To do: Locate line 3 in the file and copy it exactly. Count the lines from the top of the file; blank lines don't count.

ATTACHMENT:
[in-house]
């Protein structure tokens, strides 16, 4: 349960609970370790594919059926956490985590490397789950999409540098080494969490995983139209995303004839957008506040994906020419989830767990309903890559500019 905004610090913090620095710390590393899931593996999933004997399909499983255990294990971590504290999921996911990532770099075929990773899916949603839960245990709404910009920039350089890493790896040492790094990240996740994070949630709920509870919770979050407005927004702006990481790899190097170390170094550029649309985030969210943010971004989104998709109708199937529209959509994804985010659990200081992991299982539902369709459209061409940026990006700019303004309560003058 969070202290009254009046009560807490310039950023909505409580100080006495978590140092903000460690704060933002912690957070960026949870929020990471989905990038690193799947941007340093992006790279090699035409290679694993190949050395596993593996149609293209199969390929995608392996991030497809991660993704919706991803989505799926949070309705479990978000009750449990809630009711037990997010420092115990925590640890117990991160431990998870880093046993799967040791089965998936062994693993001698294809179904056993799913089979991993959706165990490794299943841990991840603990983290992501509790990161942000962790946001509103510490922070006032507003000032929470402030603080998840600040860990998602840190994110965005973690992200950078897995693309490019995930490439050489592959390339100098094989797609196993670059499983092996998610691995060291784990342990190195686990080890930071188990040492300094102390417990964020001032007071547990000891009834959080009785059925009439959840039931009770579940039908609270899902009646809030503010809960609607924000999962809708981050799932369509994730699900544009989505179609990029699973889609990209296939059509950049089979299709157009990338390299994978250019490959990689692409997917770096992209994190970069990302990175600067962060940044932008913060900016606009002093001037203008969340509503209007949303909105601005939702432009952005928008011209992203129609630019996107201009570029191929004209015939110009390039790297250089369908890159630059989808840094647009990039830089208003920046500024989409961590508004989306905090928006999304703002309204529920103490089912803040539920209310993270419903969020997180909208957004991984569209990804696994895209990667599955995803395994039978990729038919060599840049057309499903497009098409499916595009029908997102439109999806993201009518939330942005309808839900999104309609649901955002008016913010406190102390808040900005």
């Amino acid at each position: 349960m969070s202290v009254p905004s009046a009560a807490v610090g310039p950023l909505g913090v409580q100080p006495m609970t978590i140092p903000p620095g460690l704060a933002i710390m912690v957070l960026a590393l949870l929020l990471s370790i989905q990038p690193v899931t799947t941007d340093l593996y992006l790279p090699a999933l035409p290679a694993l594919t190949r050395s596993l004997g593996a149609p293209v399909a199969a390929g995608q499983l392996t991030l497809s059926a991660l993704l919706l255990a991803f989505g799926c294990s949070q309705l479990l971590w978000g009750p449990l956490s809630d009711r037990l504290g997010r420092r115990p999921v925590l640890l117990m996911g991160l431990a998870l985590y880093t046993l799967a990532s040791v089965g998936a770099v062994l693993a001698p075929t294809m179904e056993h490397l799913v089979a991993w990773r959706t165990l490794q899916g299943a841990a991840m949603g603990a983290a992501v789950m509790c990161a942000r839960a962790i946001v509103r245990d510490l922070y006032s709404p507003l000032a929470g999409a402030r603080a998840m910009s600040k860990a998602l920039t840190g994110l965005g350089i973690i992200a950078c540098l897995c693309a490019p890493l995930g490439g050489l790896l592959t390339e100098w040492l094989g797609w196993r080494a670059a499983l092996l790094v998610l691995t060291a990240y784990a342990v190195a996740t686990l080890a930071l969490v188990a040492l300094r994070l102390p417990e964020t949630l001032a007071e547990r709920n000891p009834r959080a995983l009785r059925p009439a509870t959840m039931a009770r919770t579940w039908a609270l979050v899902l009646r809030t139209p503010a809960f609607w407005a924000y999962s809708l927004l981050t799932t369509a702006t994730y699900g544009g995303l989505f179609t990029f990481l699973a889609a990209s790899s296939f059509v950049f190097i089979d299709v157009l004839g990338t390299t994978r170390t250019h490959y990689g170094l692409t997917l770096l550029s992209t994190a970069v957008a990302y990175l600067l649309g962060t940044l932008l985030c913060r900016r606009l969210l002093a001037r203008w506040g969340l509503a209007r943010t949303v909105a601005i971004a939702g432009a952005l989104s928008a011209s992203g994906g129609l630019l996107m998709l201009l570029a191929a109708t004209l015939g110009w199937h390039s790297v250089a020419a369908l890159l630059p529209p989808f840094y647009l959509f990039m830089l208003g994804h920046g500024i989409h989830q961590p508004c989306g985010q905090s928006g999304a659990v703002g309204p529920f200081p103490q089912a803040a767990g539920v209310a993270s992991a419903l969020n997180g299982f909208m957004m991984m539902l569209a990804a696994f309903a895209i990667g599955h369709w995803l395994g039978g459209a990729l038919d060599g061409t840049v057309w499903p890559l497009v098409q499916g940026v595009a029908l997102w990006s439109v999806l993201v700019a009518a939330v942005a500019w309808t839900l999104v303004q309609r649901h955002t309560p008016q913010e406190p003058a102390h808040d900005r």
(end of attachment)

């Amino acid at each position: 349960m969070s202290v009254p905004s009046a009560a807490v610090g310039p950023l909505g913090v409580q100080p006495m609970t978590i140092p903000p620095g460690l704060a933002i710390m912690v957070l960026a590393l949870l929020l990471s370790i989905q990038p690193v899931t799947t941007d340093l593996y992006l790279p090699a999933l035409p290679a694993l594919t190949r050395s596993l004997g593996a149609p293209v399909a199969a390929g995608q499983l392996t991030l497809s059926a991660l993704l919706l255990a991803f989505g799926c294990s949070q309705l479990l971590w978000g009750p449990l956490s809630d009711r037990l504290g997010r420092r115990p999921v925590l640890l117990m996911g991160l431990a998870l985590y880093t046993l799967a990532s040791v089965g998936a770099v062994l693993a001698p075929t294809m179904e056993h490397l799913v089979a991993w990773r959706t165990l490794q899916g299943a841990a991840m949603g603990a983290a992501v789950m509790c990161a942000r839960a962790i946001v509103r245990d510490l922070y006032s709404p507003l000032a929470g999409a402030r603080a998840m910009s600040k860990a998602l920039t840190g994110l965005g350089i973690i992200a950078c540098l897995c693309a490019p890493l995930g490439g050489l790896l592959t390339e100098w040492l094989g797609w196993r080494a670059a499983l092996l790094v998610l691995t060291a990240y784990a342990v190195a996740t686990l080890a930071l969490v188990a040492l300094r994070l102390p417990e964020t949630l001032a007071e547990r709920n000891p009834r959080a995983l009785r059925p009439a509870t959840m039931a009770r919770t579940w039908a609270l979050v899902l009646r809030t139209p503010a809960f609607w407005a924000y999962s809708l927004l981050t799932t369509a702006t994730y699900g544009g995303l989505f179609t990029f990481l699973a889609a990209s790899s296939f059509v950049f190097i089979d299709v157009l004839g990338t390299t994978r170390t250019h490959y990689g170094l692409t997917l770096l550029s992209t994190a970069v957008a990302y990175l600067l649309g962060t940044l932008l985030c913060r900016r606009l969210l002093a001037r203008w506040g969340l509503a209007r943010t949303v909105a601005i971004a939702g432009a952005l989104s928008a011209s992203g994906g129609l630019l996107m998709l201009l570029a191929a109708t004209l015939g110009w199937h390039s790297v250089a020419a369908l890159l630059p529209p989808f840094y647009l959509f990039m830089l208003g994804h920046g500024i989409h989830q961590p508004c989306g985010q905090s928006g999304a659990v703002g309204p529920f200081p103490q089912a803040a767990g539920v209310a993270s992991a419903l969020n997180g299982f909208m957004m991984m539902l569209a990804a696994f309903a895209i990667g599955h369709w995803l395994g039978g459209a990729l038919d060599g061409t840049v057309w499903p890559l497009v098409q499916g940026v595009a029908l997102w990006s439109v999806l993201v700019a009518a939330v942005a500019w309808t839900l999104v303004q309609r649901h955002t309560p008016q913010e406190p003058a102390h808040d900005r």